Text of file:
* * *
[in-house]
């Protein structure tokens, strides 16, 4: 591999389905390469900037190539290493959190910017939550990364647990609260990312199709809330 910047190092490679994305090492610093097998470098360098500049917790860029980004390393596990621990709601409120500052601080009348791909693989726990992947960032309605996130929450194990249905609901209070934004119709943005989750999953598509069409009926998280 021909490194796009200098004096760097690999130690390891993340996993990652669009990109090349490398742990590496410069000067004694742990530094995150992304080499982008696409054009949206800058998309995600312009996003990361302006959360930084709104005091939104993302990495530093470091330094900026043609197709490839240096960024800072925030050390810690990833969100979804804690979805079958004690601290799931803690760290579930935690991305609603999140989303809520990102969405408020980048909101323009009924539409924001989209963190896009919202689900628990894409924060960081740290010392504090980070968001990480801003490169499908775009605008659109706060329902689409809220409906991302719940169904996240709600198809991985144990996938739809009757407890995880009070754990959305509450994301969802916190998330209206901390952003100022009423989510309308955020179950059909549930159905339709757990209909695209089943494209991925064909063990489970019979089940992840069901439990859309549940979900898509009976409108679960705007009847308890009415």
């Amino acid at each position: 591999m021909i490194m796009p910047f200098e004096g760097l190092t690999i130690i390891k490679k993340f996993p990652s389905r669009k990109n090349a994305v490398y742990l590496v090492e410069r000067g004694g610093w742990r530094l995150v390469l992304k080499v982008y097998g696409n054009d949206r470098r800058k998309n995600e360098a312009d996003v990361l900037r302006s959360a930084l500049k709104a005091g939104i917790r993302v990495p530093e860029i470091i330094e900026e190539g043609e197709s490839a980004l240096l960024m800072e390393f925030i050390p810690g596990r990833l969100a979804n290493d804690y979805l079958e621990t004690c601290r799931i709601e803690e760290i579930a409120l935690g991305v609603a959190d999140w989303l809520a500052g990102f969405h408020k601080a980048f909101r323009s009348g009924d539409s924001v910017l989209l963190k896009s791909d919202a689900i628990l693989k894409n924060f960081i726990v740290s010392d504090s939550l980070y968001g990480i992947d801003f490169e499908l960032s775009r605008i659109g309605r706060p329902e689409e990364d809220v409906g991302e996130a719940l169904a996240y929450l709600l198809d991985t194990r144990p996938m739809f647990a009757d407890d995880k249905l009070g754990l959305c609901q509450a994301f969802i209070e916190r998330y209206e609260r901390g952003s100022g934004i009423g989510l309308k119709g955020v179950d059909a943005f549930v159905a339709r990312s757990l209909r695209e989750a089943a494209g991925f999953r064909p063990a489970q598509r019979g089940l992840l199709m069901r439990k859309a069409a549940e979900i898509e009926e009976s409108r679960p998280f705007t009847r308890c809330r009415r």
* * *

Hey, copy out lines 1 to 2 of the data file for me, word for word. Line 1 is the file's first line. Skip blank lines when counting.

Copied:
[in-house]
């Protein structure tokens, strides 16, 4: 591999389905390469900037190539290493959190910017939550990364647990609260990312199709809330 910047190092490679994305090492610093097998470098360098500049917790860029980004390393596990621990709601409120500052601080009348791909693989726990992947960032309605996130929450194990249905609901209070934004119709943005989750999953598509069409009926998280 021909490194796009200098004096760097690999130690390891993340996993990652669009990109090349490398742990590496410069000067004694742990530094995150992304080499982008696409054009949206800058998309995600312009996003990361302006959360930084709104005091939104993302990495530093470091330094900026043609197709490839240096960024800072925030050390810690990833969100979804804690979805079958004690601290799931803690760290579930935690991305609603999140989303809520990102969405408020980048909101323009009924539409924001989209963190896009919202689900628990894409924060960081740290010392504090980070968001990480801003490169499908775009605008659109706060329902689409809220409906991302719940169904996240709600198809991985144990996938739809009757407890995880009070754990959305509450994301969802916190998330209206901390952003100022009423989510309308955020179950059909549930159905339709757990209909695209089943494209991925064909063990489970019979089940992840069901439990859309549940979900898509009976409108679960705007009847308890009415």